How to Calculate Free Cash Flow
What does free cash flow measure? Not to be confused with cash flow from operations, free cash flow includes elements of your business’s cash flow from operations, investing, and financing. It is not found on any of the financial statements, and there are no regulatory standards that dictate its calculation. Often referred to as a non-GAAP measure, free cash flow has many variations, but the basic calculation is generally the same.
Free cash flow is a measure of a company’s financial performance. It represents the cash that a company is able to spend on paying dividends or accumulate on its balance sheet after spending the necessary funds to maintain or grow its asset base. Free cash flow is an important measure because it gives the company choices: stash the cash in a reserve fund, buy back shares of outstanding stock, or pay dividends.
To learn how to calculate free cash flow , start with net income and add back any asset depreciation and amortization. Next, subtract changes in working capital and capital expenditures. For example, you have $200,000 in net income and $10,000 in depreciation. You also have a $50,000 increase in working capital and a $40,000 investment in capital expenditures. The calculation looks like this:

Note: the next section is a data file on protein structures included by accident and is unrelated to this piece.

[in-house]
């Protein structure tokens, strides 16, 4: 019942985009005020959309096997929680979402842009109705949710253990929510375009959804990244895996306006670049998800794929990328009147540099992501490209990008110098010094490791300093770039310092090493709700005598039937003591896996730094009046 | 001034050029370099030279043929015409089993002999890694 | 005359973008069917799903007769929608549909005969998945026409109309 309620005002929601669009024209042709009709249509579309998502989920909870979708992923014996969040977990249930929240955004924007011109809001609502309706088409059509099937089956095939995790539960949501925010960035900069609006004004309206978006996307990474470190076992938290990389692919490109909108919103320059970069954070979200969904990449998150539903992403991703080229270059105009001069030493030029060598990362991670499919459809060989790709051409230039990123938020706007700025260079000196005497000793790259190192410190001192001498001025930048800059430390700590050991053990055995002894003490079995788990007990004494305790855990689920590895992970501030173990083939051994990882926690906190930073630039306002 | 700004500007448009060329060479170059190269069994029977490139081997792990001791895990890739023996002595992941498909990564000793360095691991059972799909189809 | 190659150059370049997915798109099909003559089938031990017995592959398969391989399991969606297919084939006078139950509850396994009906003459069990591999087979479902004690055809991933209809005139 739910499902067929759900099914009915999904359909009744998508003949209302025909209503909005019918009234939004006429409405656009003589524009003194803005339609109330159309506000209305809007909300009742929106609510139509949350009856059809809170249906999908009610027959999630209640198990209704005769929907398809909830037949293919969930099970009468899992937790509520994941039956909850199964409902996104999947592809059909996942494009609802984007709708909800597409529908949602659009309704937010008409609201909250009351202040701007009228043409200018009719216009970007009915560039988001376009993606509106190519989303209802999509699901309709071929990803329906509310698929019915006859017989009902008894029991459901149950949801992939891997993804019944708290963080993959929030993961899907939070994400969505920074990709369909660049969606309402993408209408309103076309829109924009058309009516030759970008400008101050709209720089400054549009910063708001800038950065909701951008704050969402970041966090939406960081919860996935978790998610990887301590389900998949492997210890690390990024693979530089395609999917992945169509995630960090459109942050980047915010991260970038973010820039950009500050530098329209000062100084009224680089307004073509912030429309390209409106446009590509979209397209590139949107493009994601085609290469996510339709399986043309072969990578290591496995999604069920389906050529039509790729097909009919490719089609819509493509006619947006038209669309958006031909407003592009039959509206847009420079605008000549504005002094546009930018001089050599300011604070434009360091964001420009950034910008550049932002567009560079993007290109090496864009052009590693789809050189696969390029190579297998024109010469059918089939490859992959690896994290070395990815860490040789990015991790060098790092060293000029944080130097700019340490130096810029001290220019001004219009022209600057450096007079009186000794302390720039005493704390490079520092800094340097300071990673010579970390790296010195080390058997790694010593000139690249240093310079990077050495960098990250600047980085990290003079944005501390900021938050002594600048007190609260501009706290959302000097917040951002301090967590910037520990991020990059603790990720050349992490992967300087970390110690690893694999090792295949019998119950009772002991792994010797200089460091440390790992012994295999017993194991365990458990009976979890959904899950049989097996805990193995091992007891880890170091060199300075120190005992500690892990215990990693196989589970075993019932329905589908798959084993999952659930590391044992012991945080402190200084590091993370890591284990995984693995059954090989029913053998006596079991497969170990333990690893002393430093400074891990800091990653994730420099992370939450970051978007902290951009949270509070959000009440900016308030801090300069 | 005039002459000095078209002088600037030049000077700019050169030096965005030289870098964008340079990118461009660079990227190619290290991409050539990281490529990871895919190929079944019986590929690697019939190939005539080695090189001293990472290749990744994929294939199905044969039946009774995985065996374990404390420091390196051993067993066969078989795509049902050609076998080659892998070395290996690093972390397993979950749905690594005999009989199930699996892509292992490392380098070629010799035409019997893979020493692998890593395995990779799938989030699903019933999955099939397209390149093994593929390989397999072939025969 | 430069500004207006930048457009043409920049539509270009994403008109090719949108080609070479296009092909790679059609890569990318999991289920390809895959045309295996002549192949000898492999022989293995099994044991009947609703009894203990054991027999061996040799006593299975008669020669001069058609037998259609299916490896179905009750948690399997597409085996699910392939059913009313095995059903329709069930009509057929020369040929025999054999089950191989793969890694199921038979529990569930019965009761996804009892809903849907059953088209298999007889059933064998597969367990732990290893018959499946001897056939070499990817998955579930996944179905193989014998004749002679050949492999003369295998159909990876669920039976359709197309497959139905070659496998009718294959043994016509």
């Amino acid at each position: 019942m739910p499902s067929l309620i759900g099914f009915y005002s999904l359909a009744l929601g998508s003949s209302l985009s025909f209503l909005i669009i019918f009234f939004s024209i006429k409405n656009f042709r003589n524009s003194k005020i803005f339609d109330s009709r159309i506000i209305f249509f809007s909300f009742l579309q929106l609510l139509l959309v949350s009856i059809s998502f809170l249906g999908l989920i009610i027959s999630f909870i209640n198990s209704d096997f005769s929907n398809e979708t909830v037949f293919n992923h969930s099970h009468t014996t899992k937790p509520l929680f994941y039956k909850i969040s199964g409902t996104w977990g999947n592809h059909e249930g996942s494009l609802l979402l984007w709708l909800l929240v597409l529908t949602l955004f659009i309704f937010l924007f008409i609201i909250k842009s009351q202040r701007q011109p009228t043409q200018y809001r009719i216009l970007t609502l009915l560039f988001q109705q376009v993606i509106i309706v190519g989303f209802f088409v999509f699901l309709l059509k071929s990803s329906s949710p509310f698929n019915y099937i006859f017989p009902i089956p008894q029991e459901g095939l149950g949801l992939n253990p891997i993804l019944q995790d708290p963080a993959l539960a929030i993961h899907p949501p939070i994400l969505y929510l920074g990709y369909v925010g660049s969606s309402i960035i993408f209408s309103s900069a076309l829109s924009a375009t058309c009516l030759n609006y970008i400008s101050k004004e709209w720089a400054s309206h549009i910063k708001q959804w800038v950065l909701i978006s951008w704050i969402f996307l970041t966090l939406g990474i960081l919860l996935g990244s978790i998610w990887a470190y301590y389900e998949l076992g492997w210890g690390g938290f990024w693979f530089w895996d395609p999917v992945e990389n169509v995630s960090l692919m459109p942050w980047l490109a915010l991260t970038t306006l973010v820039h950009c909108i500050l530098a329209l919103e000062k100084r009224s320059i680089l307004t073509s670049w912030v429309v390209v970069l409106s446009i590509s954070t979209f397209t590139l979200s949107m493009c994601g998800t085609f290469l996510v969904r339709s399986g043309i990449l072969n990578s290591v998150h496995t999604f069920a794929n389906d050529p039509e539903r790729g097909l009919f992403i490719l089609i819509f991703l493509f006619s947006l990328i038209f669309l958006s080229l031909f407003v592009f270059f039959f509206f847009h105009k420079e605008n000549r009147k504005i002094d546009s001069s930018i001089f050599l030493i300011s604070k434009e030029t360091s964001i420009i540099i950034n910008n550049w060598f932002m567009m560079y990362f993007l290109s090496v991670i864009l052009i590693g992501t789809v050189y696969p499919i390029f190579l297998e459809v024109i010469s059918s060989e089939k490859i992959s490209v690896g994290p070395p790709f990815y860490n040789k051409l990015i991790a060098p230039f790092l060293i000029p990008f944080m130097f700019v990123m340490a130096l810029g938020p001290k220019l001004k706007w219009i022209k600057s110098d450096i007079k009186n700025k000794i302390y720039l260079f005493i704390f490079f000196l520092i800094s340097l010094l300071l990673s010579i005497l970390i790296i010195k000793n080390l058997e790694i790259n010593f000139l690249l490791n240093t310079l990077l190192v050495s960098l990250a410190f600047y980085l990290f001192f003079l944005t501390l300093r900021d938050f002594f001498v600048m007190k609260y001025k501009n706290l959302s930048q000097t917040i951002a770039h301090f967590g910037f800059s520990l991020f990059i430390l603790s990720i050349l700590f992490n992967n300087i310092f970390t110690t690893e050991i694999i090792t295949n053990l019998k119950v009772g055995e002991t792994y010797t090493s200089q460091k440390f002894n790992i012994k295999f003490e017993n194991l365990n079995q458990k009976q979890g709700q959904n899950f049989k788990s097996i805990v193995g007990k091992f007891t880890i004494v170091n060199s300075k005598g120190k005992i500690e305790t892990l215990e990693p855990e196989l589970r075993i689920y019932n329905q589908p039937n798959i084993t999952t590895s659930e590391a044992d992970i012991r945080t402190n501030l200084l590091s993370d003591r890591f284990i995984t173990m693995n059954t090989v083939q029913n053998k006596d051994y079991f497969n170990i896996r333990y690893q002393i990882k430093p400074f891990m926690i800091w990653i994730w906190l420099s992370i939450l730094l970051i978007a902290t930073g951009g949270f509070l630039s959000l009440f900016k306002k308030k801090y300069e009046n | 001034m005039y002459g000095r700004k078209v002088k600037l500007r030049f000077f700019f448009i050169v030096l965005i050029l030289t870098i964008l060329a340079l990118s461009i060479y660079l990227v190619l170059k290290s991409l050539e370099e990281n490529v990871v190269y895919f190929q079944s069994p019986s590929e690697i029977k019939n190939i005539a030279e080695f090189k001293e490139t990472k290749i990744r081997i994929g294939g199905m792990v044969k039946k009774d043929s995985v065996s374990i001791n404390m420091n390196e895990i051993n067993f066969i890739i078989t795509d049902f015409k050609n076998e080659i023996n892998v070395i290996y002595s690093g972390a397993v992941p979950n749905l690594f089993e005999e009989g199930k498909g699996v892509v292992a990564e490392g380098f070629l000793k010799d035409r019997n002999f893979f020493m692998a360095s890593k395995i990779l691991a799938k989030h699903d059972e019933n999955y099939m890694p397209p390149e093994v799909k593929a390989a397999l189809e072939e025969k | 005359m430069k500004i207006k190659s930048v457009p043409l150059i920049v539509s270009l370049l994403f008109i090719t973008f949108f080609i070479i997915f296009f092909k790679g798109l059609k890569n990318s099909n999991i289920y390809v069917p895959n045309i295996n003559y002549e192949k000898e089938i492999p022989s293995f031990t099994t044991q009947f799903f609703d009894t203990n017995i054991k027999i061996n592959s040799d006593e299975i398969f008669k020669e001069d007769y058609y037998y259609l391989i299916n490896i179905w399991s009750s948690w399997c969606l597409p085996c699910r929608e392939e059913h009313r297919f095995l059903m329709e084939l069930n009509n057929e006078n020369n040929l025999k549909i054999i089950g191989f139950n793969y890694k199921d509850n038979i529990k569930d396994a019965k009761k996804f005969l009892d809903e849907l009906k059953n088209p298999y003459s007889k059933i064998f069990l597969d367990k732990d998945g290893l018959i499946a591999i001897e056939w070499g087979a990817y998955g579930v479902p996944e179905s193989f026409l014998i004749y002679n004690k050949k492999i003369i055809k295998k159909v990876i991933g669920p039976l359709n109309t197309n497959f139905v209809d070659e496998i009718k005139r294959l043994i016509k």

- Net income = $200,000
- Add depreciation or amortization +$50,000
- Subtract changes in working capital accounts -$50,000
- Subtract capital expenditures -$40,000
- Free cash flow = $160,000
Depreciation and amortization are considered non-cash transactions, which is why they are added back to net income, and capital expenditures are considered outflows of cash. All together, these three line items provide you with a way to reconcile net income to free cash flow.